Nov. 2nd – Día De Los Difuntos

Jeannine Contreras - Ecuador


November 3, 2017

The last place that I expected to be full of life was the cemetery yet there I was at 10 pm in Atuntaki Ecuador in the middle of a bustling cemetery. Families gathered everywhere, crowding around tombstones, migrating slowly from tomb to tomb, greeting friends and other relatives. Lovers pulled each other close. Children stuck close to their families, solemn and wide-eyed, or ran wildly in between tombstones gleeful with youth and freedom from school. 
My family began placing flowers, wreaths, water, and candles around the tombstone of my host grandma’s mother and nephew. Around us, many tombstones were already decorated in the same manner. Once everything was settled my host mother pulled out a small prayer book and a rosary. The solemnity and gravity which had previously been absent – and that I had always associated with events surrounding death and cemeteries- suddenly appeared. We prayed the rosary, a prayer which I am achingly familiar with and which never fails to remind me of my mother and grandmother. 
As we left my host grandmother lingered for just a moment grief and nostalgic memories evident on her face. 
As we walked down the hill which we had climbed to arrive at the cemetery the solemnity which had emerged slowly began to disappear. At the bottom of this hill lied a street full of vendors selling flowers, wreaths, candles, and saints for those going up, food, drinks and cigarettes for those leaving. We stopped for some colada morada (a delicious warm fruit drink) and an empanada ( fried dough with cheese in the middle).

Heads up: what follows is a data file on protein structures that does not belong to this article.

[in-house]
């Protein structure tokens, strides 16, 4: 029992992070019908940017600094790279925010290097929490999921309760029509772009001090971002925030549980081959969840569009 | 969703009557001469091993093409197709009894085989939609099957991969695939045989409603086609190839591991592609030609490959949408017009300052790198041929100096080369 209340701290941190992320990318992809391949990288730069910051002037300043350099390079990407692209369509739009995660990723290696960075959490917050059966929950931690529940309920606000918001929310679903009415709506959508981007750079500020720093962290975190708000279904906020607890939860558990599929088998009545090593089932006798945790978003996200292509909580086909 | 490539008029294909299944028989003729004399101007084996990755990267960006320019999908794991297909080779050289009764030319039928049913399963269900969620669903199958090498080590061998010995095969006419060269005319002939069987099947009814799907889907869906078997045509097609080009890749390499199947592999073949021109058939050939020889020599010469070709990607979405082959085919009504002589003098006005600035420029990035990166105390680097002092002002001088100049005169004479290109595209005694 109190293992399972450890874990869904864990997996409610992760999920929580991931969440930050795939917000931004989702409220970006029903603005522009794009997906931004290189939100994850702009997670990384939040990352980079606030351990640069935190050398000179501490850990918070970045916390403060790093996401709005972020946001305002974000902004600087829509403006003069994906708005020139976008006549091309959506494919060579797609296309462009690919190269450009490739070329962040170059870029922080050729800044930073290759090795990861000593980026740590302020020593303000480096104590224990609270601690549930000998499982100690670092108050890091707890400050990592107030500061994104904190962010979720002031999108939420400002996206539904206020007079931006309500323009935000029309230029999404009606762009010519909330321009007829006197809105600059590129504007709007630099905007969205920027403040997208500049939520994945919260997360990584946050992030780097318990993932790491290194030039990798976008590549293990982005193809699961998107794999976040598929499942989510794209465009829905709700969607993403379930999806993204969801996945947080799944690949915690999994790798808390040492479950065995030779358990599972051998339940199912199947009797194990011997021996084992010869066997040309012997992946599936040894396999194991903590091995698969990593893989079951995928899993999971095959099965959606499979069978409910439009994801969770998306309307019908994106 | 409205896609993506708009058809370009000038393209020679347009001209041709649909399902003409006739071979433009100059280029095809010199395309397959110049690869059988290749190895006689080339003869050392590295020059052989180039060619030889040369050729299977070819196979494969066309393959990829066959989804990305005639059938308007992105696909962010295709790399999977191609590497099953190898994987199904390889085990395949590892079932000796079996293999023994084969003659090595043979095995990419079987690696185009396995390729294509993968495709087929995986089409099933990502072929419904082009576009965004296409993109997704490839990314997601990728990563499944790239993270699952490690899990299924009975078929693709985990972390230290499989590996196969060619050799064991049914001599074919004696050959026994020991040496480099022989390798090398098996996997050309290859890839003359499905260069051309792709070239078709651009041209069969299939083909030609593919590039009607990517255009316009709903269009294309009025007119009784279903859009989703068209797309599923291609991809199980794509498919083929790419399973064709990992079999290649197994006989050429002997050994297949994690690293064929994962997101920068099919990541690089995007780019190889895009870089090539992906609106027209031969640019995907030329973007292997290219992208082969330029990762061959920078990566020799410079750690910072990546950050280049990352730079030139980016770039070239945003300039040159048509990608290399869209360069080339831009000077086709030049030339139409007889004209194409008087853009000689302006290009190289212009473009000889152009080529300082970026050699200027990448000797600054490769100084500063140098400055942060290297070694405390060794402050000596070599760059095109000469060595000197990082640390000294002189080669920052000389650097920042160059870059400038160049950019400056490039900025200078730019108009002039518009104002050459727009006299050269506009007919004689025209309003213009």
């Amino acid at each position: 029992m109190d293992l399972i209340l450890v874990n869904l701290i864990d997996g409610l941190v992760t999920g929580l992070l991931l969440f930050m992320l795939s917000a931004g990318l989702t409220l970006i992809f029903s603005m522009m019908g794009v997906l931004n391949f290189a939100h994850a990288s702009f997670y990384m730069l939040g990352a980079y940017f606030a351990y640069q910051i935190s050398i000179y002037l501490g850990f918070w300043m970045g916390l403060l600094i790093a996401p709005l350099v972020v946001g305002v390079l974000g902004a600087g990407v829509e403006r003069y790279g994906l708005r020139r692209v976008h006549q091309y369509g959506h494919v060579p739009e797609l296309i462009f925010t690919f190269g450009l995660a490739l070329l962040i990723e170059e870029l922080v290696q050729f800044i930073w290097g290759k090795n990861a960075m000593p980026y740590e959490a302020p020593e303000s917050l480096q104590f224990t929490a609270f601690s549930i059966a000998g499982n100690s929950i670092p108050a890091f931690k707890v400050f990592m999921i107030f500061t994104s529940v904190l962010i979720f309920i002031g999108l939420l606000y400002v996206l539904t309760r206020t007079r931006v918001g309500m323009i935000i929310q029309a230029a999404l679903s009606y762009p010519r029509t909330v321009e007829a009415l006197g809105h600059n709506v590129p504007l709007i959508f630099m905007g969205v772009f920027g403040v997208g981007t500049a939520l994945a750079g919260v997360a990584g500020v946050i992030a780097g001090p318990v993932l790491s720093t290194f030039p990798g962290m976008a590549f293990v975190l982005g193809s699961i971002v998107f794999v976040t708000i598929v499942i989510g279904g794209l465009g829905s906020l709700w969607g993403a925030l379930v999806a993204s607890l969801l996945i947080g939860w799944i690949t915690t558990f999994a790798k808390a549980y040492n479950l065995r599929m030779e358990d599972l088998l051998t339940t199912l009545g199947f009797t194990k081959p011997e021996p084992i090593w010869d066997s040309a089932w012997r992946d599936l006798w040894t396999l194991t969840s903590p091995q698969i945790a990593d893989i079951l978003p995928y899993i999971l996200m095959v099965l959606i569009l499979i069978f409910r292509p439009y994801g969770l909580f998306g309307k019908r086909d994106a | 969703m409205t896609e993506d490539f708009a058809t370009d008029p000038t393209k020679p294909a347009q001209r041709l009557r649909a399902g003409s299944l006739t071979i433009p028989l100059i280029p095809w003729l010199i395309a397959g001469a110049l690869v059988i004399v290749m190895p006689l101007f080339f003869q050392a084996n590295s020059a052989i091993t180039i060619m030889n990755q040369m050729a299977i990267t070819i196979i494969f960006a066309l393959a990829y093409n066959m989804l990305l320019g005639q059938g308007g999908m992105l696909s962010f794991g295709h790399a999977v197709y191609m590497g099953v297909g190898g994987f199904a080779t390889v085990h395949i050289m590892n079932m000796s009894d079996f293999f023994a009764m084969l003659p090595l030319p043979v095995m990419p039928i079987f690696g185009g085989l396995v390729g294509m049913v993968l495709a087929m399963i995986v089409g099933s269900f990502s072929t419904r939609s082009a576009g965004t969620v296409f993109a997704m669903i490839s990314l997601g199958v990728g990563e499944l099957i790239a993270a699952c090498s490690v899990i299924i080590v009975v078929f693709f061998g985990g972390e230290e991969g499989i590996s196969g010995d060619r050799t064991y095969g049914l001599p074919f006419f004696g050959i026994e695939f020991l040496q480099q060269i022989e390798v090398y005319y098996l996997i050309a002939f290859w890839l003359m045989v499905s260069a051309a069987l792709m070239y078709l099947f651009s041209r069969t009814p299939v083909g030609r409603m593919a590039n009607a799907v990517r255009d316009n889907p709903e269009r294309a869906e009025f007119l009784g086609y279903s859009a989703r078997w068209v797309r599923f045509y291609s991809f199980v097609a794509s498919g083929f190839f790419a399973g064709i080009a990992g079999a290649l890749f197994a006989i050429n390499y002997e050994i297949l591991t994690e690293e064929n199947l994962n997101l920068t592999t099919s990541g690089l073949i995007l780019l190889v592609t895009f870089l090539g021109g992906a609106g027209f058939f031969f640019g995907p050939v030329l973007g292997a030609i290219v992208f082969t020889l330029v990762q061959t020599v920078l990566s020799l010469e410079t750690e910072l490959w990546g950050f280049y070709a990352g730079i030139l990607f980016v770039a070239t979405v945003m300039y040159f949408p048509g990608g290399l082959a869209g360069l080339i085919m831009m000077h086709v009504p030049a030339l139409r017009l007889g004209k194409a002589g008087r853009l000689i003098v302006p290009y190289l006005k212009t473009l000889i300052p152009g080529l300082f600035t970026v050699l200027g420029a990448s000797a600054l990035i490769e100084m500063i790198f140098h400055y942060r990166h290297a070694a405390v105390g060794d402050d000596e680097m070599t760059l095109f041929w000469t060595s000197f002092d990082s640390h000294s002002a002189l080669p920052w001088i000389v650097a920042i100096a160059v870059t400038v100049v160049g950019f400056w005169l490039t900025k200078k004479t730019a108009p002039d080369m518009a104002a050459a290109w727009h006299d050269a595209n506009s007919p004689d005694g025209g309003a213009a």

My host mom was in the midst of explaining how, when she was younger, it was much harder to get to the cemetery as the roads were unpaved. In the middle of this sentence Nelly, my host mom’s younger sister interrupted and said: 
              "this cemetery exist in the Stone age?" 
We all giggled and just like that the solemnity of the night disappeared and I understood why the entire night had felt both foreign and familiar. 
This night is a celebration of death but above that, it is a celebration of life. Loved ones die and we must grieve and remember but eventually, the world moves on. We continue, we laugh, we eat, we smile, we joke. Lovers pull each other closer. Children live for a moment young and wild and free. Friends greet friends. Family pulls you tight, wraps you in prayers you could whisper in your sleep and then laughs with you -and sometimes at you- as you go through this life with all its joys and all its sorrows

Jeannine Contreras